China has reduced the frequency of cargo spacecraft launch missions for resupplying its space station thanks to a succession of technological improvements, experts told CCTV.

As the first launch mission of its manned space programme in 2024, China is poised to send cargo craft Tianzhou-7 into orbit to replace the Tianzhou-6 that separated from the space station combination last week. The Tianzhou-7 will provide supplies for both the Shenzhou-17 astronauts now working in space and the Shenzhou-18 crew coming next.

Previously, a cargo spacecraft would be launched prior to the departure of every crew team from the Earth. Now, the frequency has been reduced to three times every two years.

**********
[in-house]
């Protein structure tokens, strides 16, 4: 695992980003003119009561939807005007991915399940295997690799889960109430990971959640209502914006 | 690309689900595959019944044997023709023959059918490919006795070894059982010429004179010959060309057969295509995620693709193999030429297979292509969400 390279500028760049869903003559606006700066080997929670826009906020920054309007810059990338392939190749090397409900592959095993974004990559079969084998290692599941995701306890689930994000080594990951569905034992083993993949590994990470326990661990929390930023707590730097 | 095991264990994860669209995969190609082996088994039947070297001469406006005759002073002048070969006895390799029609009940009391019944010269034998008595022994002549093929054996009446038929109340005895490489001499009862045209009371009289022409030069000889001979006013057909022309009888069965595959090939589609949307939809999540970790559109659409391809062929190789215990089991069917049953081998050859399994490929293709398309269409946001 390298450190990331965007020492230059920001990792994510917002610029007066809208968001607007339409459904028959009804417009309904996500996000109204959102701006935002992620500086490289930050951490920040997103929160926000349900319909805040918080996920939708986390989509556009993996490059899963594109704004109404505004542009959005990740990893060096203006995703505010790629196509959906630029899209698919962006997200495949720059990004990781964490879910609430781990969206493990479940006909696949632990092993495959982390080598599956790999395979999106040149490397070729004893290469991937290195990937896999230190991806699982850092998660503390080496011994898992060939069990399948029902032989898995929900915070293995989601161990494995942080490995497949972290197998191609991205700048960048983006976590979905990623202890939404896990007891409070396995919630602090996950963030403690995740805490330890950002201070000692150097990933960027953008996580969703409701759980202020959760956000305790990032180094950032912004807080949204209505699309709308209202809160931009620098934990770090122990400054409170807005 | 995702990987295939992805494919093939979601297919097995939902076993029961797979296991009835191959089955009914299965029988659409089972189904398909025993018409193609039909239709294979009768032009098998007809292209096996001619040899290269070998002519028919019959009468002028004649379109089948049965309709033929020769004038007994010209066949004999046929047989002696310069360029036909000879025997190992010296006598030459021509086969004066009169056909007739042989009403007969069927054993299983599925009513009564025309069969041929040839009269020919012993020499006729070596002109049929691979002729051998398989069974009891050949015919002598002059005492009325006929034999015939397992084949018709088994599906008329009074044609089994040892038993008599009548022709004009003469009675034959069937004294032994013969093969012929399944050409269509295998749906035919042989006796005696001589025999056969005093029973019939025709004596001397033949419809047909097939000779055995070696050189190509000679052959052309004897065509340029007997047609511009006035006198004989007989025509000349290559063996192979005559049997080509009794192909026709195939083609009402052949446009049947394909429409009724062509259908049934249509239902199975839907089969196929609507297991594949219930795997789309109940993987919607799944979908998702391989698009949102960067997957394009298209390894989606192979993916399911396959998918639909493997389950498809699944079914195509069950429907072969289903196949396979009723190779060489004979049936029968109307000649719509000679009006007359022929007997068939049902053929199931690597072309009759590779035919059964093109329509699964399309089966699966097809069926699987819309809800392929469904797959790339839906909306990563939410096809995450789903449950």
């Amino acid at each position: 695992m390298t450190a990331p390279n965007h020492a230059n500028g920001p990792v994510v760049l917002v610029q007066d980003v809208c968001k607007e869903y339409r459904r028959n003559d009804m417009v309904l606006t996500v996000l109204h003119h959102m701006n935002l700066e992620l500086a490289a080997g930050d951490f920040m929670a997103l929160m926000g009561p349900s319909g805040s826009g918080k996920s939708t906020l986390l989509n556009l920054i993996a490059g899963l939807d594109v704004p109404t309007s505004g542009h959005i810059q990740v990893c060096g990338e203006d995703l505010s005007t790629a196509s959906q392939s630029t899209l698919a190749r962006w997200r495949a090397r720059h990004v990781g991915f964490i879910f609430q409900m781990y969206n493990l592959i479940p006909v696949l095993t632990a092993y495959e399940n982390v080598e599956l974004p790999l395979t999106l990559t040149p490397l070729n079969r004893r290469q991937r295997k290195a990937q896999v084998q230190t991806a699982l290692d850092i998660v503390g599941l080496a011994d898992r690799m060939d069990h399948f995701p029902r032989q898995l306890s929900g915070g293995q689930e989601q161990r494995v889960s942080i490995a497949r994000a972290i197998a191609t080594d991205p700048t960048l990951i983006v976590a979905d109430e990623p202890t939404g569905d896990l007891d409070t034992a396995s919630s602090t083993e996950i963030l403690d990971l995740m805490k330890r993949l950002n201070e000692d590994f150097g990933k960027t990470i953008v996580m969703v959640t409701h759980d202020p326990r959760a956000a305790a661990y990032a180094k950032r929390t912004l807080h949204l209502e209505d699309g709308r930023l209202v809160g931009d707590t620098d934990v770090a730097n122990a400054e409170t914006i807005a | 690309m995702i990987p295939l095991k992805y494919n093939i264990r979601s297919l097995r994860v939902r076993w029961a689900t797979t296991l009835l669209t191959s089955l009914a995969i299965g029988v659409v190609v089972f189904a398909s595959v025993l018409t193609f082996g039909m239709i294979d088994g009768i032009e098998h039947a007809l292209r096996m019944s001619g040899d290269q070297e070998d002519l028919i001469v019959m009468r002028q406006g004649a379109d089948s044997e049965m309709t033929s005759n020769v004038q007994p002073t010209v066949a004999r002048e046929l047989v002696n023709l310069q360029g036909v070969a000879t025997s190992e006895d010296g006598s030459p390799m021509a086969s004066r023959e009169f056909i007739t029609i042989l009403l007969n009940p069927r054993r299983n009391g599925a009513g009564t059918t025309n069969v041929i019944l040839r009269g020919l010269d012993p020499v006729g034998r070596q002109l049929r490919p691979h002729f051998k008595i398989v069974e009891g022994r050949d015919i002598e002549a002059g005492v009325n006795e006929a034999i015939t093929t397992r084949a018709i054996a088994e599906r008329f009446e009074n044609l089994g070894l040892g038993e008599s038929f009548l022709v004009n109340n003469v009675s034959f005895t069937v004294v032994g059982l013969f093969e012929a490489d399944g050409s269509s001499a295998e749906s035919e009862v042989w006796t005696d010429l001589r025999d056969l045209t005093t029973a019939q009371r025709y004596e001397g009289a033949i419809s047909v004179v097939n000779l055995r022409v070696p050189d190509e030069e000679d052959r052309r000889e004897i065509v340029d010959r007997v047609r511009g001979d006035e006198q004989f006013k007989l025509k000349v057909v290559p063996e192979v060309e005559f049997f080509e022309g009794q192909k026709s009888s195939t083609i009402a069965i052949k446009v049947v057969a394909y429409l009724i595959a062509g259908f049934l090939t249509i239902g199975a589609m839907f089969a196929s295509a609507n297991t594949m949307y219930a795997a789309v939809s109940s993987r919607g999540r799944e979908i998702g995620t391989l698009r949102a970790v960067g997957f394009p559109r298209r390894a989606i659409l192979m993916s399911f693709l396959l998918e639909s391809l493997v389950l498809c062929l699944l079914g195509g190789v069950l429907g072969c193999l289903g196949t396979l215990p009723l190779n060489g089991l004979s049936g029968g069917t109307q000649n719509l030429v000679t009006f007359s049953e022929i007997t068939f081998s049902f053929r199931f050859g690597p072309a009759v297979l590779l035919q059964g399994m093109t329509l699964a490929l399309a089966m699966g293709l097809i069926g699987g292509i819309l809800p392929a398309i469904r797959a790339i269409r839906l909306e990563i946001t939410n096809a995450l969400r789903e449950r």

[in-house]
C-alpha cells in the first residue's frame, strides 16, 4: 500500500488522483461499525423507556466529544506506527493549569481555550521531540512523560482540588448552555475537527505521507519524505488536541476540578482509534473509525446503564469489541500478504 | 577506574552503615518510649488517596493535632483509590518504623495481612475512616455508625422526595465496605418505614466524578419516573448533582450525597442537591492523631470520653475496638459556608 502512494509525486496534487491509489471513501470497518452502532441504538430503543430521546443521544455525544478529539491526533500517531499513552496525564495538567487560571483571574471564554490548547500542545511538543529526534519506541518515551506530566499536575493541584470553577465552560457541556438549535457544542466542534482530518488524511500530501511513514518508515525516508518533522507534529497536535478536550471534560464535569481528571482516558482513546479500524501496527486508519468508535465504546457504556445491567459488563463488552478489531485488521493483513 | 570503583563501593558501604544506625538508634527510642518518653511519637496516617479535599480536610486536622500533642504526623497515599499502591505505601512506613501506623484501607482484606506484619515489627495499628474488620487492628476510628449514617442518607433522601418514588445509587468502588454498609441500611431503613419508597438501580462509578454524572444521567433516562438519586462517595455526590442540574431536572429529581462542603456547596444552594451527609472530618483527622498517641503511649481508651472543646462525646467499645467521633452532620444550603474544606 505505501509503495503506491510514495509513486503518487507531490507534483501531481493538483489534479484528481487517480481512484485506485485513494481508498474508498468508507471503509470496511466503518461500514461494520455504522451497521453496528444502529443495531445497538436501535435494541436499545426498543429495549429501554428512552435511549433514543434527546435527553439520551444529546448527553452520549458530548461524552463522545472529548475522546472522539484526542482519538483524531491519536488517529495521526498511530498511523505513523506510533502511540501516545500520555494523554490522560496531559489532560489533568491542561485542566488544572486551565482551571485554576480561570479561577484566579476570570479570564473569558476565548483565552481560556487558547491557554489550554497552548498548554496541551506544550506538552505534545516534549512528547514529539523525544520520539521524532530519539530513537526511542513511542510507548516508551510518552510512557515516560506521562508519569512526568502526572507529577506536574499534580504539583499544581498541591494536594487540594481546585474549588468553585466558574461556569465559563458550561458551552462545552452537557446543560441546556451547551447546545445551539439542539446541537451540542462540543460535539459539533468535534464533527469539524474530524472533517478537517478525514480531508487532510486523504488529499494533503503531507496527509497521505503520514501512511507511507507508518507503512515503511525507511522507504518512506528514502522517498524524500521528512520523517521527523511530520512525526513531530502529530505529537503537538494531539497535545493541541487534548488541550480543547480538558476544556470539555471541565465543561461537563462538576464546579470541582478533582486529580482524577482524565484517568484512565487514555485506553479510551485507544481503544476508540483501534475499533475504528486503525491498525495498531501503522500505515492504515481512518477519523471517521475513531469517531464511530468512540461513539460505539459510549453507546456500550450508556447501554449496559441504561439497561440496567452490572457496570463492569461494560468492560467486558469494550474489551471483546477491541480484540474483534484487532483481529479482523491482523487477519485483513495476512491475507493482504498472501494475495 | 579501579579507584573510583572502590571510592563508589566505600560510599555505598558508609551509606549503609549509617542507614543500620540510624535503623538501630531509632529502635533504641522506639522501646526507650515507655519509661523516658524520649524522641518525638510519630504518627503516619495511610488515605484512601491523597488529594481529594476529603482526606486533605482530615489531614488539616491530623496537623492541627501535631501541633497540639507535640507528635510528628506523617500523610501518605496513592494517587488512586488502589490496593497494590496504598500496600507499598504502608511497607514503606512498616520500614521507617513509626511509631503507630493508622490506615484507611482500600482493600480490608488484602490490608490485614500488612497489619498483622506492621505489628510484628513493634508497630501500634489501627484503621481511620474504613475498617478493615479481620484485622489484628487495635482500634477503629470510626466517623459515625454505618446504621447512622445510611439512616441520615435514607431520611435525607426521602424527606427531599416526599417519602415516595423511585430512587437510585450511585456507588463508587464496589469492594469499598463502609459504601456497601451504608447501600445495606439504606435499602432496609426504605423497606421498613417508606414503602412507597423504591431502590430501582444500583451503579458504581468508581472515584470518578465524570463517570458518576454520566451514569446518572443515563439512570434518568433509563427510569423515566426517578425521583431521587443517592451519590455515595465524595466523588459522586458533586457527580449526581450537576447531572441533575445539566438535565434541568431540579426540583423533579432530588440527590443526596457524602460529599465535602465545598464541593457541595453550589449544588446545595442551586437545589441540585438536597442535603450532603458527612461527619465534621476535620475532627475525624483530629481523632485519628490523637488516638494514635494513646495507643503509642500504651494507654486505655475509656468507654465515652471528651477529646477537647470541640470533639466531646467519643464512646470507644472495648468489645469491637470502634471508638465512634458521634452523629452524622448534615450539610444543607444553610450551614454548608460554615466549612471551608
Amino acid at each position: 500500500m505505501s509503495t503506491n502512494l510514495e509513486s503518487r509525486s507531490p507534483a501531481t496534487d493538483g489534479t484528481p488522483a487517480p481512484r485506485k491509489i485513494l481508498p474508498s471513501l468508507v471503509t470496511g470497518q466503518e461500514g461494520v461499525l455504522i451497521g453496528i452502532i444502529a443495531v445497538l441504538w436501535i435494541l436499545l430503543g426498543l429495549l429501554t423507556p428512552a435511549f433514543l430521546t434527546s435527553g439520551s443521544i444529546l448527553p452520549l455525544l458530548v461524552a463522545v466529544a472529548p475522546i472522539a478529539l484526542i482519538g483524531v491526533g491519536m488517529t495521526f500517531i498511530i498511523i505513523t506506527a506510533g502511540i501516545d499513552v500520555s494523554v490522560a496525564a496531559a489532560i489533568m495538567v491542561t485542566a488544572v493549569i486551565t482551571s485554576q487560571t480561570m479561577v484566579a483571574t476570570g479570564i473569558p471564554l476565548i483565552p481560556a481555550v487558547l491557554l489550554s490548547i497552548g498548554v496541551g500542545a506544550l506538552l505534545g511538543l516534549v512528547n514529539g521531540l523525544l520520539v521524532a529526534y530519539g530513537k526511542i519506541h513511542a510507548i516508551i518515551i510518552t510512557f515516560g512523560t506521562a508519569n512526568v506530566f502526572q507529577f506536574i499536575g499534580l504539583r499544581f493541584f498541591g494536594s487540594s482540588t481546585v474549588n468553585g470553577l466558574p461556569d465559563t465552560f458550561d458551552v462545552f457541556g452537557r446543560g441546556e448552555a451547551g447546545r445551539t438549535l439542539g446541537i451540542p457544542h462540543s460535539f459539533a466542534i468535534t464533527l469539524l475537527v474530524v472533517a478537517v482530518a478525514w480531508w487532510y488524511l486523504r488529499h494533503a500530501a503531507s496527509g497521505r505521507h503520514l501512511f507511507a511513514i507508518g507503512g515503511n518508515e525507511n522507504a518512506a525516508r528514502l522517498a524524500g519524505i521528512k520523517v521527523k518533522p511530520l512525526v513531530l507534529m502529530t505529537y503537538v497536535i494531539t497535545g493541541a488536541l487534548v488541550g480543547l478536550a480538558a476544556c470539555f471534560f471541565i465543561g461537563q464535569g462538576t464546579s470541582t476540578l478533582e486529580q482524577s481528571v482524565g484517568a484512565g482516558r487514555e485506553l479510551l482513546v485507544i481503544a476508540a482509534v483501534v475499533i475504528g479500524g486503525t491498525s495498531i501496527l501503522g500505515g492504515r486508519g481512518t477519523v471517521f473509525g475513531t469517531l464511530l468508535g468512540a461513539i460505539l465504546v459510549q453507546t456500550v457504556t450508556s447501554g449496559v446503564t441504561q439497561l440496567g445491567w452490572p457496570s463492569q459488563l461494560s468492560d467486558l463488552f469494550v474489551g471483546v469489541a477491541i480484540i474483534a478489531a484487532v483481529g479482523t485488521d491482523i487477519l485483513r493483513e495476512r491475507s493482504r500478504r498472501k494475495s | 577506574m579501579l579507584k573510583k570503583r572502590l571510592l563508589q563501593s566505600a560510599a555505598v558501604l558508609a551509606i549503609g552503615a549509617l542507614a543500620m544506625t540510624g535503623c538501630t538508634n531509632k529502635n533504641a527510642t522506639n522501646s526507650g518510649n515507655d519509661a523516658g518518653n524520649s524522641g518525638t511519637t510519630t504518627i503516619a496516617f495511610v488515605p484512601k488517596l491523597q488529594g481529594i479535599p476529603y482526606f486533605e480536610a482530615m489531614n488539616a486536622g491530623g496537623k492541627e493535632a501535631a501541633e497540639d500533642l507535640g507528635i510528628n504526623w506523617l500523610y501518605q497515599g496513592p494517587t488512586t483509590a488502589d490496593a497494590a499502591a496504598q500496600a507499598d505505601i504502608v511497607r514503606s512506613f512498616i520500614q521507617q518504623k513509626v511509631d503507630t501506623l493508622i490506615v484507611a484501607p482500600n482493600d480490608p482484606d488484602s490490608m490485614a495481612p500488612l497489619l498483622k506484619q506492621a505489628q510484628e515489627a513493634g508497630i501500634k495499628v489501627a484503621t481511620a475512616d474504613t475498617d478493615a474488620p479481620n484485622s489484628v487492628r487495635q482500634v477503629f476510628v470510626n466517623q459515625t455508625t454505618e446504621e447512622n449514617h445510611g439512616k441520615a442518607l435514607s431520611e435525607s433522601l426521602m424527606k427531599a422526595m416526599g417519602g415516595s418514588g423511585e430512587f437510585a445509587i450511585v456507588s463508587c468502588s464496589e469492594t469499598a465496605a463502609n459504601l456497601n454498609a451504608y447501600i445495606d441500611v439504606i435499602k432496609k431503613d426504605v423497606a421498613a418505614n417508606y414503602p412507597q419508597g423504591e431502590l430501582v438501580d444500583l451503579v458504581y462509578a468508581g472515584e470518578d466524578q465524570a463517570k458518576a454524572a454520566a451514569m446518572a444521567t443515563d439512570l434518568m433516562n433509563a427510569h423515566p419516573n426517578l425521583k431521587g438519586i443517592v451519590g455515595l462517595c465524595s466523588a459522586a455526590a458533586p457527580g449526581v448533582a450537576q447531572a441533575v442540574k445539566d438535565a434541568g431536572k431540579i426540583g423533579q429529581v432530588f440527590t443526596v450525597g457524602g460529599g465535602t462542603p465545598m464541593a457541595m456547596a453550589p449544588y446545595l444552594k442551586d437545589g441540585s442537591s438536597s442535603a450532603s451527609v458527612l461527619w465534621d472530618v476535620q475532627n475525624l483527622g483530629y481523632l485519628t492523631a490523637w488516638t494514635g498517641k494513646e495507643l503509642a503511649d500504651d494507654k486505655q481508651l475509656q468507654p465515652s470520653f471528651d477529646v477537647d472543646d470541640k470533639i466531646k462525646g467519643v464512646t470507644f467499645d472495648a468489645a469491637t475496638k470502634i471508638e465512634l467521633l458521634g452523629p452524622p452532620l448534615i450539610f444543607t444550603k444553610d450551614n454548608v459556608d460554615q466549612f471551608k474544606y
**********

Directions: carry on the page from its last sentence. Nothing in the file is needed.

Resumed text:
Experts said this is made possible thanks to the increased capacity of the cargo craft.

"With the improvement of the cargo spacecraft, both its loading space and weight have been expanded by more than 20 percent, meaning that we can transport more cargo at one time," Yang Sheng, an engineer from the China Academy of Space Technology under China Aerospace Science and Technology Corporation, told CCTV.

In addition, China has established a concerted material information management system that connects the space station and the ground team to achieve more targeted replenishment. There's also an intelligent model to predict the equipment and materials' service life and estimate subsequent needs, which shows greater accuracy with the accumulation of data obtained from various missions.

The new resupply model requires that supplies carried by one cargo ship can support the space station operation for about nine months.